Suggested materials
Source: photo by Let's Talk Science


  • New or recycled craft materials such as construction paper, craft foam, tissue paper Styrofoam, aluminum foil, string, yarn, fabric, ribbon, pipe cleaners, craft sticks, buttons, etc.
  • New or recycled containers such as paper plates, Styrofoam plates or bowls, etc.
  • Construction tools such as scissors, rulers, tape, glue, etc.
  • Seeds, in a variety of shapes and sizes


  • Collect an assortment of recycled and new materials that students will use to construct the prototype seed savers. The materials list above is only a suggested list.
  • Set up material sourcing stations, organized by type of material. Alternatively, organize an assortment of materials to be provided.

What To Do

Students develop Design & Build skills as they design, build and test a prototype seed saver that can keep various sizes of seeds organized and safe for x months (e.g., for planting the following year).

Assortment of dried spices
Source: monicore, Pixabay

Students will follow the steps of the Design & Build process:

  • identify the problem to be solved/need to be met
  • brainstorm criteria that the prototype must meet
  • share their questions and ideas for a solution to the problem/need
  • discuss the advantages and disadvantages of each in order to select a potential solution to be tested
  • visualize what the solution might look like and make design sketches based on their visualizations
  • develop a design plan (e.g., identify the tasks or key steps involved in developing the solution, make decisions about tools and materials that will be needed, include labelled sketches)
  • build/develop the design idea based on the design plan
  • test their prototypes based on the design criteria
  • modify the prototype and retest it against the design criteria as necessary
  • reflect on their results and identify things that could be done to improve their prototypes


Observe and document, using anecdotal comments, photos and/or video recordings, student’s ability to:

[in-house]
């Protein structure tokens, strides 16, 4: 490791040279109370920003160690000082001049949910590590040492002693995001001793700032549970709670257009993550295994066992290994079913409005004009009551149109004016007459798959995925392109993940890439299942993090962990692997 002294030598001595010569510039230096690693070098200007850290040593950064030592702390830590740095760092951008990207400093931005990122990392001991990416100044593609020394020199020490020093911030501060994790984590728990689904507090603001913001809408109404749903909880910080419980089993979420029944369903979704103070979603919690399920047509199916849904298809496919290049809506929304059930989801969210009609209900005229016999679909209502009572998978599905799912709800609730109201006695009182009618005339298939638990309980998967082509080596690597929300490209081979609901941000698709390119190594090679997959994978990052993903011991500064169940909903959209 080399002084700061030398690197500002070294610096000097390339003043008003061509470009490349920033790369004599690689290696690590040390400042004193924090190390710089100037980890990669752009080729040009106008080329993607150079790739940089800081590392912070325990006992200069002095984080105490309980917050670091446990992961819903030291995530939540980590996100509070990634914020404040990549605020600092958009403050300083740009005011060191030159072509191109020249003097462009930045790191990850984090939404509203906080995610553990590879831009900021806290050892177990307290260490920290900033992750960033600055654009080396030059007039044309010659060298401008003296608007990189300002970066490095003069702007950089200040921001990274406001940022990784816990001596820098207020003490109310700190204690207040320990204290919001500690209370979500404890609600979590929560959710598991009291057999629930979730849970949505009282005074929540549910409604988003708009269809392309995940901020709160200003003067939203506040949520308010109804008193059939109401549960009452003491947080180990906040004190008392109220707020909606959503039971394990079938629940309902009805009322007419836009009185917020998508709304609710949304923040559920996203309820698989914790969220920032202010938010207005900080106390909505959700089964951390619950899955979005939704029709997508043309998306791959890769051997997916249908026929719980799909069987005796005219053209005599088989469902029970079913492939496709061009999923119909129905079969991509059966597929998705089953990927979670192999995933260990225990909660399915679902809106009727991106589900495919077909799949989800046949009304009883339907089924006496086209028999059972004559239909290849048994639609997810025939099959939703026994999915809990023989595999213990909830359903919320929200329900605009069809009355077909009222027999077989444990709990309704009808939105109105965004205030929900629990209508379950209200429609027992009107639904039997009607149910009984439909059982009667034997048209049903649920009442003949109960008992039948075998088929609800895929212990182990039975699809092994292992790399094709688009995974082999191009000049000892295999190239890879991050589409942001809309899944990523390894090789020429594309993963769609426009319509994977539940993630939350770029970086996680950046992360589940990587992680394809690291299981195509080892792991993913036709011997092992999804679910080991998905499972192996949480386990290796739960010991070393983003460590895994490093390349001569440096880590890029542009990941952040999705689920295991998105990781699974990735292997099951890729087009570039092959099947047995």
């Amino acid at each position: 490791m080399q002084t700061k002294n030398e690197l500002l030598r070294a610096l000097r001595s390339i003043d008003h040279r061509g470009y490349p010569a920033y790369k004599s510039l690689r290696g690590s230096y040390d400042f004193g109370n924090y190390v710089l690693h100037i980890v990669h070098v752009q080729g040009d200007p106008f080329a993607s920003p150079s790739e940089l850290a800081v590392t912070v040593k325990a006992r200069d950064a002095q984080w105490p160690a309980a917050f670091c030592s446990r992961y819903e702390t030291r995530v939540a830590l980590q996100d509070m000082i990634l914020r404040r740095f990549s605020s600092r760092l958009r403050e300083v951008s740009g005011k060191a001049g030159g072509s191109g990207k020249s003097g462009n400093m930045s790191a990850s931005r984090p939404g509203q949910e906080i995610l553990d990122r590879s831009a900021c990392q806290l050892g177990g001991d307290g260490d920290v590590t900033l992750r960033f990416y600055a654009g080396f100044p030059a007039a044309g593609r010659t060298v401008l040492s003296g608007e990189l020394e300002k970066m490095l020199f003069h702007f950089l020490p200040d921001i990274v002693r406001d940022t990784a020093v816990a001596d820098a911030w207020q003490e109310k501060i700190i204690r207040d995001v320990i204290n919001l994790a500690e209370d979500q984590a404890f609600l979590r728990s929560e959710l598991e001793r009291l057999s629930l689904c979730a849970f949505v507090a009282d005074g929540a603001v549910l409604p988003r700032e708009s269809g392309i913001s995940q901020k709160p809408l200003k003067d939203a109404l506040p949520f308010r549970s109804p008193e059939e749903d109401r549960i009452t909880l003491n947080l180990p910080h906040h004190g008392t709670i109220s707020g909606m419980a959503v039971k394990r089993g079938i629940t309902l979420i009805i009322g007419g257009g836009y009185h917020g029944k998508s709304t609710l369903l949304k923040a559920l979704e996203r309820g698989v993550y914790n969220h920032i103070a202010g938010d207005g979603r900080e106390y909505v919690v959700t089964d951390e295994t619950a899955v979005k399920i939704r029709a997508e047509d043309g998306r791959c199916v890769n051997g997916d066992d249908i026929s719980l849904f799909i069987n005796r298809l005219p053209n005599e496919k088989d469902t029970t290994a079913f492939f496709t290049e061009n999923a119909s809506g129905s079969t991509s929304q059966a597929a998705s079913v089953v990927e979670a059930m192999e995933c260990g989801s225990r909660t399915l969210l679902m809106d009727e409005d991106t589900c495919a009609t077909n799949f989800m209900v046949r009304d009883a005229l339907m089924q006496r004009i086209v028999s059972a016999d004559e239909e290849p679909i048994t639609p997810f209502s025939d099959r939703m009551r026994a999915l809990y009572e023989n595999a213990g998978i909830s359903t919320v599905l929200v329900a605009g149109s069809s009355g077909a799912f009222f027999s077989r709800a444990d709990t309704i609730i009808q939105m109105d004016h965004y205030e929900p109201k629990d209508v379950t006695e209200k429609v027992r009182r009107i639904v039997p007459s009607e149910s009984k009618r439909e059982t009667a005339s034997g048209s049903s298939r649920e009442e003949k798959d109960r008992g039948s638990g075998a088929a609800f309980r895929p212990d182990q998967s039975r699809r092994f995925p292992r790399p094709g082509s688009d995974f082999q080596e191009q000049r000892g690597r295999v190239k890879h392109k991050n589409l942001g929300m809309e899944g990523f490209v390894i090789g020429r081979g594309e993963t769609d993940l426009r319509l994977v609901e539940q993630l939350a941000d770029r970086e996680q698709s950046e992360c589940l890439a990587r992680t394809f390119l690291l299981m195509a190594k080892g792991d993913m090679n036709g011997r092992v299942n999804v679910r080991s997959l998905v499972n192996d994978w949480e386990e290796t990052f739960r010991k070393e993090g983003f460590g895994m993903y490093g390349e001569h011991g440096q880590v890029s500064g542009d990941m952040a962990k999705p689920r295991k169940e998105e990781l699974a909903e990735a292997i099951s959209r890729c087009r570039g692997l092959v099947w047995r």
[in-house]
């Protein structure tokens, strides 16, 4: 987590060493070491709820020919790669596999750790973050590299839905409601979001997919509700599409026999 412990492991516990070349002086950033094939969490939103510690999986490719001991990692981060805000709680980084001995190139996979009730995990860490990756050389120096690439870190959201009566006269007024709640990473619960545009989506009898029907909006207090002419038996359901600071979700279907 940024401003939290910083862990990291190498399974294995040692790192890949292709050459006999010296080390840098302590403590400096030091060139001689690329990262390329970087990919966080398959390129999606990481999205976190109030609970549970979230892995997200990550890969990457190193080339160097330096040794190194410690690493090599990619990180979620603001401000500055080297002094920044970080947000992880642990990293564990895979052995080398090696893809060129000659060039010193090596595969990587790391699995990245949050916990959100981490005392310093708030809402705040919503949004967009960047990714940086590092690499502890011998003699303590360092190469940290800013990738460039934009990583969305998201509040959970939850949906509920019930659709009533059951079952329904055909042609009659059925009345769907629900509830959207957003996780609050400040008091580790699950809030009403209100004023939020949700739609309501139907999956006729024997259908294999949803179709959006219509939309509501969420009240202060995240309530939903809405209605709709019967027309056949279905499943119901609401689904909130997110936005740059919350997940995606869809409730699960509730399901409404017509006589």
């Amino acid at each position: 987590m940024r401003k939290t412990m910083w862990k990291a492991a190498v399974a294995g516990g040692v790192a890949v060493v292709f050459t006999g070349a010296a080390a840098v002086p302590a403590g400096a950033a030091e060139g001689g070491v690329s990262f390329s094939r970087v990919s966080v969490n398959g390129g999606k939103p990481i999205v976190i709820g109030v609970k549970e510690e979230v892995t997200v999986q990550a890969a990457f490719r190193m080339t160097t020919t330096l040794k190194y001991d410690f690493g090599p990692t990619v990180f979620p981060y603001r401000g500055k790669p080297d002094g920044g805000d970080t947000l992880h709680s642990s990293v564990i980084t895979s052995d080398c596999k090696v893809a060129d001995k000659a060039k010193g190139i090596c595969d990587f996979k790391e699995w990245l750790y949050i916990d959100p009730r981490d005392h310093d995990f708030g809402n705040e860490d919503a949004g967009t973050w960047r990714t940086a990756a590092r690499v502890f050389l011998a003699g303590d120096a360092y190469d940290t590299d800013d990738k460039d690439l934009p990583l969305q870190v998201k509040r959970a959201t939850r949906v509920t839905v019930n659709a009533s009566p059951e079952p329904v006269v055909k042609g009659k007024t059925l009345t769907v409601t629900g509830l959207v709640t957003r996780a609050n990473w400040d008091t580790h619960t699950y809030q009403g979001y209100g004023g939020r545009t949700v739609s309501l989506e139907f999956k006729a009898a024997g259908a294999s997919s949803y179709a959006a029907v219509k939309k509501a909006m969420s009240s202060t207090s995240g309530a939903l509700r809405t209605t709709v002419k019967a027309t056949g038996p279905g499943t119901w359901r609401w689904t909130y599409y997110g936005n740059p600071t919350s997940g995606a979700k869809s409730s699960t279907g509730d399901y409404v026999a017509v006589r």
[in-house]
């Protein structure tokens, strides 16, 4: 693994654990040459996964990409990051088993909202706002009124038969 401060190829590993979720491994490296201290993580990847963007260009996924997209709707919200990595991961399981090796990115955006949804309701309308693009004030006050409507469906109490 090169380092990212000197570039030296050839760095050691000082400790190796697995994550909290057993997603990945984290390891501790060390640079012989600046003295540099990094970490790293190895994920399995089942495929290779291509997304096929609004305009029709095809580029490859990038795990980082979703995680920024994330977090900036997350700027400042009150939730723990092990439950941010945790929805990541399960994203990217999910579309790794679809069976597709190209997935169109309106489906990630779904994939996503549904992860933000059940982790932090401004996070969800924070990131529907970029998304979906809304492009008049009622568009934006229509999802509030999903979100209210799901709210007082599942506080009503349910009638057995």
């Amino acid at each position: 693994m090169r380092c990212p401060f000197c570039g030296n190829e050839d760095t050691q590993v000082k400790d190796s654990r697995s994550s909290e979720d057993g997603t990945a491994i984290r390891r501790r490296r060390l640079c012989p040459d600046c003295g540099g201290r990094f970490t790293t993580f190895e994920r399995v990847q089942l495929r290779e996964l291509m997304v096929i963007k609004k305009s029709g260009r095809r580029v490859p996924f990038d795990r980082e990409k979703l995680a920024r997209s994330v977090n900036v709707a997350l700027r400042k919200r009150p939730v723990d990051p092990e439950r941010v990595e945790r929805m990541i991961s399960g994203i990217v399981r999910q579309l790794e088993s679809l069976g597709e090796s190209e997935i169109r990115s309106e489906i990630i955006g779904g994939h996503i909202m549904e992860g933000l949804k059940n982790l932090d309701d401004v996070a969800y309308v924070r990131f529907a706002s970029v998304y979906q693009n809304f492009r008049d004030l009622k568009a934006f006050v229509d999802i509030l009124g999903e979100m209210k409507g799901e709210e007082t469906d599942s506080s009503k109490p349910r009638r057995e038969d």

• Work Collaboratively - students work collaboratively to complete a task and evaluate their group processes throughout the Design & Build process
  • Generate Ideas  students use idea generation strategies, such as brainstorming, to identify possible solutions as well as make decisions about the pros and cons of each solution
  • Communicate  students communicate their thinking and learning in words and/or sketches and/or photos and/or videos, etc. (e.g., in design plans that include 2D design sketches, in outlines of key design steps/tasks, in lists of required materials/equipment/tools)
  • Work Safely  students demonstrate safe practices when using a variety of tools and materials while building/creating prototypes
  • Reflect – students reflect on the results of their prototype testing and suggest things that they might do differently to improve their prototypes

Co-constructing Learning

Saying, Doing, Representing

Educator Interactions:
Responding, Challenging

Students identify and refine the problem to be solved/need to be met.

  • “What additional information do you need to have before you can solve the problem (e.g., about the seeds, about the materials, about the fasteners)?”
  • “What do you already know about seeds?”
  • “What other questions about seeds do you need to answer before you can begin working on a solution?”

Students brainstorm and record criteria for the seed saver.

  • “What words could we use to describe some of the features the seed saver must have to be effective?”
  • “What kinds of things could be a threat to a seed?”